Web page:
Frequently Asked Questions
- What if my teen doesn't want to talk to me?
- What if my teen doesn't talk to me about their dating partners?
Because the teen years are a time of asserting independence, often teens won't discuss things with their parents. But you can still encourage respectful discussion and try to keep communication lines open. Let your teen know that you will respect their privacy, and you respect them. Ask them what things they think are abusive; then you can add to the list. Tell them if they do ever experience abuse in their relationships, they can talk to you about it. Let them know that you will not judge them or blame them about the experience no matter what and stick to that promise.
Also suggest others adults they could talk to about experiencing violence, such as a favorite teacher, a school counselor, a mentor, a spiritual leader/clergy, another family member they trust and respect like a grandparent, aunt or uncle, or even a trusted family friend. Make sure they have their phone numbers and know how to contact them. Provide them with hotline numbers they can call without giving their name if they do experience abuse, and encourage them to share the numbers with their friends.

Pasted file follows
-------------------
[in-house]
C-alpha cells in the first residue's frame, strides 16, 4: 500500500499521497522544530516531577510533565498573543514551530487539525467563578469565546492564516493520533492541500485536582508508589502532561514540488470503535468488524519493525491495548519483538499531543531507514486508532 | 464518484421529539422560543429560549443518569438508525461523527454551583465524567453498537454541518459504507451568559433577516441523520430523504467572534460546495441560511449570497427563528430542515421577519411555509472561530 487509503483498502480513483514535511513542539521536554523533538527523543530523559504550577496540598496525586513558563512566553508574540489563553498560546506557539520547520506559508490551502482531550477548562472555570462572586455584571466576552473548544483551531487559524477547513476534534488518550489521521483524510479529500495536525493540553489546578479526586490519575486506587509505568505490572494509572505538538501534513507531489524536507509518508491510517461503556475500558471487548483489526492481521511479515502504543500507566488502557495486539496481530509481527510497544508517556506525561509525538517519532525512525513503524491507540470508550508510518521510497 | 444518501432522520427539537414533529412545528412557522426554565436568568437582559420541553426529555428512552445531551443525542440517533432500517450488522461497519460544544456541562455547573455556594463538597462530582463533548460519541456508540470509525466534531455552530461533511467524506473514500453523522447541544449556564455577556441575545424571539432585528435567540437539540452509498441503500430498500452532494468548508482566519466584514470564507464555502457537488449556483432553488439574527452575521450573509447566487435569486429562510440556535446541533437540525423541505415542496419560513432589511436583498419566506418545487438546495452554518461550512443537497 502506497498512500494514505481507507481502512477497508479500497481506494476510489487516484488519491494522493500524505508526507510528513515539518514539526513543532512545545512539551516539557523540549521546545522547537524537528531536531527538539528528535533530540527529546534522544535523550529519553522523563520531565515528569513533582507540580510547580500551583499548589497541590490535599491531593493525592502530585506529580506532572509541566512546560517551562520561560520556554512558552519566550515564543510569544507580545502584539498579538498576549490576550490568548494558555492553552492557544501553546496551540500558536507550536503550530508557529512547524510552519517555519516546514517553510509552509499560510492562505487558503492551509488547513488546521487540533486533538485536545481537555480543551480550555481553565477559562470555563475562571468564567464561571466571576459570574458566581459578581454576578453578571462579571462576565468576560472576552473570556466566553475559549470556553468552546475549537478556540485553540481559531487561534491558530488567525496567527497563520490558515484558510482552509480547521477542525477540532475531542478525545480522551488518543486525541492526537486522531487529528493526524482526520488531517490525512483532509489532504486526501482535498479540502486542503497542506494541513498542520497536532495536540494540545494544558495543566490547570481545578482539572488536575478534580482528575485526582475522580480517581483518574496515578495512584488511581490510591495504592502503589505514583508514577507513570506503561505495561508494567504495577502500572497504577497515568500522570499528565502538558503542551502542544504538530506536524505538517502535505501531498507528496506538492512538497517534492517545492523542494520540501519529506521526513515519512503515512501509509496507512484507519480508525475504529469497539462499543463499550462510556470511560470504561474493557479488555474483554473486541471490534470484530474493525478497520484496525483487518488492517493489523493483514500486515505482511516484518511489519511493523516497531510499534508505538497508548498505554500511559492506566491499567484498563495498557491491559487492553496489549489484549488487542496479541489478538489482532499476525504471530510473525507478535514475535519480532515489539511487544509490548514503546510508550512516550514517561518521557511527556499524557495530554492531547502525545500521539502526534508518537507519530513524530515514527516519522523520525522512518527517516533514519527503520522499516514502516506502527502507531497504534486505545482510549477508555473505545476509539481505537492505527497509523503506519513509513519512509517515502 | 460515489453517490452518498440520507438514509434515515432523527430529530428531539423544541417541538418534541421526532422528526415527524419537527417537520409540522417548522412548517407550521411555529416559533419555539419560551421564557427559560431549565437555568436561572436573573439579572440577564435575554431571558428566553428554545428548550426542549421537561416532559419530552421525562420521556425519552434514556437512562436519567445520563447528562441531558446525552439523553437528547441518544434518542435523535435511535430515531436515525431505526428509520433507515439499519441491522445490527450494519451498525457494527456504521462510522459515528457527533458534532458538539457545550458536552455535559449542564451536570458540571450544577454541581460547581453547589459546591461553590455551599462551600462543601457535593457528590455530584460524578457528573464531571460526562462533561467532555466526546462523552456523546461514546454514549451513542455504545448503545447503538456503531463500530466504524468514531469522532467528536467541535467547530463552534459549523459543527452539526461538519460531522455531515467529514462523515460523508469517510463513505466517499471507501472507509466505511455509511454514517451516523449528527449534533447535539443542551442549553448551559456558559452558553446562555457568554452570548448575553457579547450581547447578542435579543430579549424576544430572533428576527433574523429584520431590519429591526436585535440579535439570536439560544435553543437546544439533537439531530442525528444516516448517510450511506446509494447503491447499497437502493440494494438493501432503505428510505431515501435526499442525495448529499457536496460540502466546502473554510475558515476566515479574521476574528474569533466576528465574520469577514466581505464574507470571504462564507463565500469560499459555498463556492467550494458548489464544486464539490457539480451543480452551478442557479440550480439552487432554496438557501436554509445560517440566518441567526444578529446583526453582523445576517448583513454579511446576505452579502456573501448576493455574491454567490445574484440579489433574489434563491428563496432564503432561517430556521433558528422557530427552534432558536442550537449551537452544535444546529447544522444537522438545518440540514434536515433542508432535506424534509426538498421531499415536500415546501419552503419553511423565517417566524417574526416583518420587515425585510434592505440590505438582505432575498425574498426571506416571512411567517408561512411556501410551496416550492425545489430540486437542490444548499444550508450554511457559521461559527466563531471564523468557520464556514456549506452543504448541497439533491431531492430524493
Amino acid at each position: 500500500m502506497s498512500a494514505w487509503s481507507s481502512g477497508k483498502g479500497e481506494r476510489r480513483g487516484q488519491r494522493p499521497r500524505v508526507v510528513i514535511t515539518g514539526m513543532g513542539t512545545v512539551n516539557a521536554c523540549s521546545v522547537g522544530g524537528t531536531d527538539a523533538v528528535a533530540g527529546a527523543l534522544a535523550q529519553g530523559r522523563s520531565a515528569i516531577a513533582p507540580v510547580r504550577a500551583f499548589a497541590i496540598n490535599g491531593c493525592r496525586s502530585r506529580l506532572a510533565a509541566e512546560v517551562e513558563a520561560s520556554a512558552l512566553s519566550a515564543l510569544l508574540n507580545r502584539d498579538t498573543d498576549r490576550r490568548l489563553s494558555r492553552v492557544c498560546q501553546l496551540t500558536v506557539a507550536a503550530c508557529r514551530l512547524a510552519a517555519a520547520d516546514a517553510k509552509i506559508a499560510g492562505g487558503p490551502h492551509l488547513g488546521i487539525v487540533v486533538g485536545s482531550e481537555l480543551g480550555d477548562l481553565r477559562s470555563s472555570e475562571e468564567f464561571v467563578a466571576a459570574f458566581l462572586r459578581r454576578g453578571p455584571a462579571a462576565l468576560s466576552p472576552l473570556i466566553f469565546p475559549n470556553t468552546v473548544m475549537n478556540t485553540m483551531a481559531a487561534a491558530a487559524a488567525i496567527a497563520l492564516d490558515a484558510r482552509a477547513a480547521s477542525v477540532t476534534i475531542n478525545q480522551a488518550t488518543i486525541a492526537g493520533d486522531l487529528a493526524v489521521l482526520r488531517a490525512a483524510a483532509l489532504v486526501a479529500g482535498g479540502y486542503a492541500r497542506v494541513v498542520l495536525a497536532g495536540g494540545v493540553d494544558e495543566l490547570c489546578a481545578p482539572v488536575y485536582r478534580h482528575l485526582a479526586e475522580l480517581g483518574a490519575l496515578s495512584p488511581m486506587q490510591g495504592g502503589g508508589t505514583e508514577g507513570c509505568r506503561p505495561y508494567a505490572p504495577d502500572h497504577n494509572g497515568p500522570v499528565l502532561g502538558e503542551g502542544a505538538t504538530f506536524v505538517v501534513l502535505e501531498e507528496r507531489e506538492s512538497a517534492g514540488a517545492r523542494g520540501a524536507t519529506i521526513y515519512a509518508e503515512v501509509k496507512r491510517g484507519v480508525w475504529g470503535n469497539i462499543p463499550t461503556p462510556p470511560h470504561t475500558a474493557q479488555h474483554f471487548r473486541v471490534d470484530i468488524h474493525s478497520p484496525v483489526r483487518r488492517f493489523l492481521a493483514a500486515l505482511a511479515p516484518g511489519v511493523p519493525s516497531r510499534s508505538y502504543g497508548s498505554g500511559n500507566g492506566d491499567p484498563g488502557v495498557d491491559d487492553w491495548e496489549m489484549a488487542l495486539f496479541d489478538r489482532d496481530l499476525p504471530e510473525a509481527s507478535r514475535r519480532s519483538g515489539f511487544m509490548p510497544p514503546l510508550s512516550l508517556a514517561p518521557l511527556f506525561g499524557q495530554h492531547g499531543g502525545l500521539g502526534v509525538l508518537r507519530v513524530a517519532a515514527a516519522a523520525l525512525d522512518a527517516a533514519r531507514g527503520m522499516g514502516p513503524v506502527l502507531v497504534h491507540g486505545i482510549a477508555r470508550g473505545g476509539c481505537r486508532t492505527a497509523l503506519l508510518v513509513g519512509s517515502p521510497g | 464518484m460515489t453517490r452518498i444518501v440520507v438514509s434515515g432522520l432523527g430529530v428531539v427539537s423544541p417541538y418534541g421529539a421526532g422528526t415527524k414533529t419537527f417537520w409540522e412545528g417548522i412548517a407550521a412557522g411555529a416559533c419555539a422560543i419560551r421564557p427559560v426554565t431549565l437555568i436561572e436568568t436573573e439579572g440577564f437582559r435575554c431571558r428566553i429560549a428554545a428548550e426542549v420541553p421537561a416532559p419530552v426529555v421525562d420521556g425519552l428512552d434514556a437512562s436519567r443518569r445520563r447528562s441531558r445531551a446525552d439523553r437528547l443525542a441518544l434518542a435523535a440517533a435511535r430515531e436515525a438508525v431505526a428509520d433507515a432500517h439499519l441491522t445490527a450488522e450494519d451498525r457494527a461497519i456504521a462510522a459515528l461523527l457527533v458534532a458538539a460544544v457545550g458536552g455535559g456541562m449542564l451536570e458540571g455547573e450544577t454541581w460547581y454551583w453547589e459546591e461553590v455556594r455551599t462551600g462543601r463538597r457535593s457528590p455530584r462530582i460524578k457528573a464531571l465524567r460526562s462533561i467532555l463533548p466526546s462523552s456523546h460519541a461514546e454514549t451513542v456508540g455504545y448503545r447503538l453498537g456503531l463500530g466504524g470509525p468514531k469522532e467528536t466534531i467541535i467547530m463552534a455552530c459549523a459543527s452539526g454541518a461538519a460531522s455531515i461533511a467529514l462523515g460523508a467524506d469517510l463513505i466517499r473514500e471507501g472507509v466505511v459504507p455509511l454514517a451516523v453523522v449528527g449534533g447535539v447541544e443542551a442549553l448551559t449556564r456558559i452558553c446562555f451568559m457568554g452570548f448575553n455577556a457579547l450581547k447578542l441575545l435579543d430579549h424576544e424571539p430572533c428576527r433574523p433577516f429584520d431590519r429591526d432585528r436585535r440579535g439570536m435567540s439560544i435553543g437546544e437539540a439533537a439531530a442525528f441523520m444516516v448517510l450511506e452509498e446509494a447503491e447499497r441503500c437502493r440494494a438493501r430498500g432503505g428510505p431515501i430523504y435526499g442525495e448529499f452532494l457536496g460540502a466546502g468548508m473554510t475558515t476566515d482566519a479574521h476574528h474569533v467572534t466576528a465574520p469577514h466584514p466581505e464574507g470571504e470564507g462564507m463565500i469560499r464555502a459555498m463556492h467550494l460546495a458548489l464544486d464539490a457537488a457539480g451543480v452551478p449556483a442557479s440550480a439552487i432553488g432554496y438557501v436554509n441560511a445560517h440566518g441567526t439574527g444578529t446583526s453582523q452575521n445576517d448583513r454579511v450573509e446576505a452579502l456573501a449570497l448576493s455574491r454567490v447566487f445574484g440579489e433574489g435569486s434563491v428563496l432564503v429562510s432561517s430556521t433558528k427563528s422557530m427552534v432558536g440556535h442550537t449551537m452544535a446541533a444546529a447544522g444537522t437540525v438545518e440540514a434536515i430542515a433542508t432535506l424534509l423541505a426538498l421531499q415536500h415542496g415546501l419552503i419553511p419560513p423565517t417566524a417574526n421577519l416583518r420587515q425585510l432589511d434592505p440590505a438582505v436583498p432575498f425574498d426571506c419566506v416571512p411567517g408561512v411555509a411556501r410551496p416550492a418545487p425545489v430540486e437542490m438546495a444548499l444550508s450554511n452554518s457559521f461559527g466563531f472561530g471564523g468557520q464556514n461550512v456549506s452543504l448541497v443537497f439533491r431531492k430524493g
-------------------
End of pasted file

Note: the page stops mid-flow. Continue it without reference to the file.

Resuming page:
Why Teens Don’t Tell Parents or Friends About the Violence
• afraid their parents will make them break up.
• embarrassed and ashamed.
• afraid of getting hurt.
• convinced that it is their fault or that their parents will blame them or will be disappointed.
• confused -- they may think this is what a relationship is all about.
• afraid of losing privileges like being able to stay out late or use the car.
• have little or no experience with healthy dating relationships.
• believe being involved with someone is the most important thing in their life.
• confuse jealousy with love.
• do not realize they are being abused.
• do not think friends and others would believe this is happening.
• have lost touch with friends.
• know that the abuser acts nice -- sometimes.
Do not use this website if you suspect your
computer is being monitored. Find a safe way to use the internet by accessing a
safe computer. Even if you take cautionary steps such as using an email that your abuser
cannot access or deleting stored information from your web browser, your abuser may be
able to see what web sites you have been visiting and emails you have been sending.
Texas Advocacy Project • 1524 S. IH 35, Box 19, Austin, TX 78704
• 512-476-5377 tel • 512-476-5773 fax
For information, email firstname.lastname@example.org
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